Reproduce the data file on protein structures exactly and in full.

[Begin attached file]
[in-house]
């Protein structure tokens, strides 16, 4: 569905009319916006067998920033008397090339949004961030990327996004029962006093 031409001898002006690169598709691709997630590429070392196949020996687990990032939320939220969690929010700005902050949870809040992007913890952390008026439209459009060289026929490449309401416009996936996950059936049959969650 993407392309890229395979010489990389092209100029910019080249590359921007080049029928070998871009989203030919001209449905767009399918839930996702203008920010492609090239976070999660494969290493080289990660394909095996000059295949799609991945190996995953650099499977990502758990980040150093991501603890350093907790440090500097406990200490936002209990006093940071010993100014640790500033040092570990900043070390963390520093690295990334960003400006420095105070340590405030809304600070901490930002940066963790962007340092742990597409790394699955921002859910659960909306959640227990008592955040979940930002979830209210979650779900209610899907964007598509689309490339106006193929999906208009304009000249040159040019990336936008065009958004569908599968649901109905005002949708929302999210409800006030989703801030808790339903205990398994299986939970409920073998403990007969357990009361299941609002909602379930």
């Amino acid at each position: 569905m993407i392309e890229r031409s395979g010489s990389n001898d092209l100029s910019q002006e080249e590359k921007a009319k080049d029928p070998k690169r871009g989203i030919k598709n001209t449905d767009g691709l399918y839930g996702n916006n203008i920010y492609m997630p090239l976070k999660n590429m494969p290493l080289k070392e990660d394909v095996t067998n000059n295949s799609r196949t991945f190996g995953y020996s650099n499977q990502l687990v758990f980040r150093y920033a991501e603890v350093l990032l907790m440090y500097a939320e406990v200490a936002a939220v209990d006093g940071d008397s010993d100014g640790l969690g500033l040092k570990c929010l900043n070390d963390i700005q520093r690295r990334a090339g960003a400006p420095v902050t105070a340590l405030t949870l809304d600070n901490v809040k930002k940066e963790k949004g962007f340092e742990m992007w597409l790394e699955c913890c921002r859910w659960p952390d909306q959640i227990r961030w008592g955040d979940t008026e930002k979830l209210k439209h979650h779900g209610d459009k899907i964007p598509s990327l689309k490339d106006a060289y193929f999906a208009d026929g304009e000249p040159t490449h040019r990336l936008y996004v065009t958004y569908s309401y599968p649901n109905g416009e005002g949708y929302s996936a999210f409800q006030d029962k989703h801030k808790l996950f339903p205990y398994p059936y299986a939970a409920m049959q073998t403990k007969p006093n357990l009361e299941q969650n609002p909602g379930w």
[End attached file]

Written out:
[in-house]
């Protein structure tokens, strides 16, 4: 569905009319916006067998920033008397090339949004961030990327996004029962006093 031409001898002006690169598709691709997630590429070392196949020996687990990032939320939220969690929010700005902050949870809040992007913890952390008026439209459009060289026929490449309401416009996936996950059936049959969650 993407392309890229395979010489990389092209100029910019080249590359921007080049029928070998871009989203030919001209449905767009399918839930996702203008920010492609090239976070999660494969290493080289990660394909095996000059295949799609991945190996995953650099499977990502758990980040150093991501603890350093907790440090500097406990200490936002209990006093940071010993100014640790500033040092570990900043070390963390520093690295990334960003400006420095105070340590405030809304600070901490930002940066963790962007340092742990597409790394699955921002859910659960909306959640227990008592955040979940930002979830209210979650779900209610899907964007598509689309490339106006193929999906208009304009000249040159040019990336936008065009958004569908599968649901109905005002949708929302999210409800006030989703801030808790339903205990398994299986939970409920073998403990007969357990009361299941609002909602379930």
């Amino acid at each position: 569905m993407i392309e890229r031409s395979g010489s990389n001898d092209l100029s910019q002006e080249e590359k921007a009319k080049d029928p070998k690169r871009g989203i030919k598709n001209t449905d767009g691709l399918y839930g996702n916006n203008i920010y492609m997630p090239l976070k999660n590429m494969p290493l080289k070392e990660d394909v095996t067998n000059n295949s799609r196949t991945f190996g995953y020996s650099n499977q990502l687990v758990f980040r150093y920033a991501e603890v350093l990032l907790m440090y500097a939320e406990v200490a936002a939220v209990d006093g940071d008397s010993d100014g640790l969690g500033l040092k570990c929010l900043n070390d963390i700005q520093r690295r990334a090339g960003a400006p420095v902050t105070a340590l405030t949870l809304d600070n901490v809040k930002k940066e963790k949004g962007f340092e742990m992007w597409l790394e699955c913890c921002r859910w659960p952390d909306q959640i227990r961030w008592g955040d979940t008026e930002k979830l209210k439209h979650h779900g209610d459009k899907i964007p598509s990327l689309k490339d106006a060289y193929f999906a208009d026929g304009e000249p040159t490449h040019r990336l936008y996004v065009t958004y569908s309401y599968p649901n109905g416009e005002g949708y929302s996936a999210f409800q006030d029962k989703h801030k808790l996950f339903p205990y398994p059936y299986a939970a409920m049959q073998t403990k007969p006093n357990l009361e299941q969650n609002p909602g379930w």